These 8 life-changing reasons are reason enough to continue on my journey of medicated recovery.  For these reasons of feelings I had never had naturally or achieved, I knew I did the right thing by accepting medication.  


Taking medication is trial and error.  It took many wrong prescriptions before finding what works for me.  Not everyone will share the same experience as mine. I recommend following doctors orders and communicating with them what is or isn’t working for you.  You know your body better than anyone. Speak up and be proactive in your recovery.



20 thoughts on “8 Life-Changing Reasons I Take Medication

  1. Candice says:

    I just completed a two day Mental Health First Aid course. It’s too bad everyone couldn’t be aware of the symptoms, risk factors, and options for treatment. Wouldn’t it have been great if you, or your family knew years earlier that your symptoms were treatable? I’m so glad that you finally found help, and are living a happy, productive life!

    Liked by 1 person

    1. I would have be a different person than I am today. I don’t know if my Ma would’ve put me on an antipsychotic at a younger age. Brain drugs are serious and the side effects can be too much for a child to handle. Adoloscent, or teen years are important for emotional development and that is when I started drinking. It’s hard to know what will work. I expierence this when dealing with my teens anxiety. I know the addictive nature of anxiety medication therefore her father and I have opted not to medicate her. I am sure she will require it by 25 and will be able to make that decision herself.

      Liked by 1 person

  2. Thank you for sharing your journey. Your bravery in your vulnerable writing is appreciated and admired. 😊🙏🏽

    Liked by 1 person

    1. Thank you Ana. I appreciate your comments. They encourage me to continue sharing.

      Liked by 1 person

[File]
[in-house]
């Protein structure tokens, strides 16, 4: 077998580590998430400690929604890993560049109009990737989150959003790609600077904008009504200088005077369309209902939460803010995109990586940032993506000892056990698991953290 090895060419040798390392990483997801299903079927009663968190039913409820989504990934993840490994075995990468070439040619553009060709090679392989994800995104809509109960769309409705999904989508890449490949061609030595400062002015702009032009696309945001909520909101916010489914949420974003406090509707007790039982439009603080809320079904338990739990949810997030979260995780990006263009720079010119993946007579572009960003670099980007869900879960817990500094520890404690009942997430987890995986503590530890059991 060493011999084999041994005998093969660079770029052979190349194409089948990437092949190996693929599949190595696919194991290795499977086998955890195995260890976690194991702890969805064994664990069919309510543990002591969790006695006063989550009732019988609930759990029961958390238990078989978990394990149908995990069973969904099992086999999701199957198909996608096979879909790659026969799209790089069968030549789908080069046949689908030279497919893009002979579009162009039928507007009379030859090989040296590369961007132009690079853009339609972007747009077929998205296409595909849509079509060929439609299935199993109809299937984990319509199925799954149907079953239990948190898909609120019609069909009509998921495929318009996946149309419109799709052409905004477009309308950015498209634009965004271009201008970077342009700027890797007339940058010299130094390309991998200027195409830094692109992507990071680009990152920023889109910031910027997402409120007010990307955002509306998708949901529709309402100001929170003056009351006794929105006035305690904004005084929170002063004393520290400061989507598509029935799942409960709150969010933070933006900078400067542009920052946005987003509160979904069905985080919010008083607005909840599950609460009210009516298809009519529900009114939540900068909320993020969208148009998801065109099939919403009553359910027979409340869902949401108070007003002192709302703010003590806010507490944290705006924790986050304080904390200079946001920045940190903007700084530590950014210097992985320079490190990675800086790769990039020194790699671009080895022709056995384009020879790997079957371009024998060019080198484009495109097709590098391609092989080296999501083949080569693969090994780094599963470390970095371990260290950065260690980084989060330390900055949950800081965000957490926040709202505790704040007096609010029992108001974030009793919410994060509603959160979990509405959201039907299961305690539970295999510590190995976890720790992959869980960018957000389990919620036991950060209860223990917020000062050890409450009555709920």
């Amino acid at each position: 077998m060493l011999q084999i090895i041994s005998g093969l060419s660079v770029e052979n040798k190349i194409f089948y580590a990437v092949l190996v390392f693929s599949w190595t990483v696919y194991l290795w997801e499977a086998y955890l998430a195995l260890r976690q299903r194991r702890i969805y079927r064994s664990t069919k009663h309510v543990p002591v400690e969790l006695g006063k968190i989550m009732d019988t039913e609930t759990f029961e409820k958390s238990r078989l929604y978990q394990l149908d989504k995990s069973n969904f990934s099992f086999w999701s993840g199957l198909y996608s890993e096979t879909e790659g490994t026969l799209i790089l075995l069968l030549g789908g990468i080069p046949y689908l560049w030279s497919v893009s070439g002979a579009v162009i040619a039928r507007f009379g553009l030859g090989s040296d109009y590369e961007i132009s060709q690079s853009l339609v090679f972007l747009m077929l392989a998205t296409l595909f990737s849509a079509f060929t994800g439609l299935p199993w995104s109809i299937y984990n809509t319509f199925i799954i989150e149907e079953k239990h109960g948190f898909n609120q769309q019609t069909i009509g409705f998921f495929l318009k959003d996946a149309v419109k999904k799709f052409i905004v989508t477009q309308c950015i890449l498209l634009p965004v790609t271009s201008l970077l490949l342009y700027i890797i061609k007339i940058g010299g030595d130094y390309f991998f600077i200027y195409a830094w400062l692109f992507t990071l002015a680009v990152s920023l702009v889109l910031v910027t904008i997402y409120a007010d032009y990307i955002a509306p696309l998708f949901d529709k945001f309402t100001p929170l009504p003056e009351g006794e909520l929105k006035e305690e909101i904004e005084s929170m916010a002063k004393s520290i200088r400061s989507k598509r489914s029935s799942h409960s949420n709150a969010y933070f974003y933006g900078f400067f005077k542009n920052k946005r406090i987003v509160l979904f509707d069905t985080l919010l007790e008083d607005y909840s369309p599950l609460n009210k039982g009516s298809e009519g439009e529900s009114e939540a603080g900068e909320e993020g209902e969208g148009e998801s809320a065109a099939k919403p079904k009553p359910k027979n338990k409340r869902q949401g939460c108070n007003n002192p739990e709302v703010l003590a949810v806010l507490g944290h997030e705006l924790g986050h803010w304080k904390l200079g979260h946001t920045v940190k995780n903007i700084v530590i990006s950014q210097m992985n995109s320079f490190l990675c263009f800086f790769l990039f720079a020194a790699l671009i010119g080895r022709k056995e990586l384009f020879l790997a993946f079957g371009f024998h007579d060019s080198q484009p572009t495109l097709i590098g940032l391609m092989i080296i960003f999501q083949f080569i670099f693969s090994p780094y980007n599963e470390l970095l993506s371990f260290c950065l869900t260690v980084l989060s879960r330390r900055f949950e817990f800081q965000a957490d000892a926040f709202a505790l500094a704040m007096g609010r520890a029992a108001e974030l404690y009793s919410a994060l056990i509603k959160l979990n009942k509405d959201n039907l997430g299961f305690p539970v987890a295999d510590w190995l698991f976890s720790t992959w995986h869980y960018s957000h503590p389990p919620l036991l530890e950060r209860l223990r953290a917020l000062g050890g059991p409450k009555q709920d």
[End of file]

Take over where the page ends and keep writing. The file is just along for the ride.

1. I’m so glad! You’re welcome. 😊🙏🏽

        Liked by 1 person

  3. amydwestphal says:

    I always appreciate how honest you are in your recovery. It’s such a bummer when people feel like they can’t talk about stuff. You’re awesome. 😊

    Liked by 1 person

    1. Thanks Amy!! I think you’re pretty awesome yourself!

      Liked by 1 person

  4. manyofus1980 says:

    I am glad the meds are working for you! Thats awesome! xo

    Liked by 1 person

      1. manyofus1980 says:

        You’re up late tonight are you working? It’s just gone six here in the morning well around 630

        Liked by 1 person

      2. I slept in late today so it’s hard to fall asleep. I’ve been crafting and figured I would read some before bed. I work early so I’ve got to stop soon. Yikes. You are awake early!

        Liked by 1 person

      3. manyofus1980 says:

        I’ve been awake since 430 I went to bed early well early for me at 9:45 PM and I slept well so I woke up at that time then but I like waking up early I like the early morning I like peace and quiet in the morning

        Liked by 1 person

      4. Have a great day! I hope you are able to collect some Irish papers soon.


  5. fakeflamenco says:

    Glad you knew yourself so well and got the help you needed! The benefits of the right medication can be tremendous. INHO Rebecca

    Liked by 1 person

    1. It changed my life dramtically. It was a few years before I found what worked so it was indeed a relief. Thank you for reading.

      Liked by 1 person

      1. fakeflamenco says:

        I’m stable for 25 years after finding the right combo for me! That’s made my life liveable. : ) R

        Liked by 1 person

      2. Nice. Livable is a great way to describe it.

        Liked by 1 person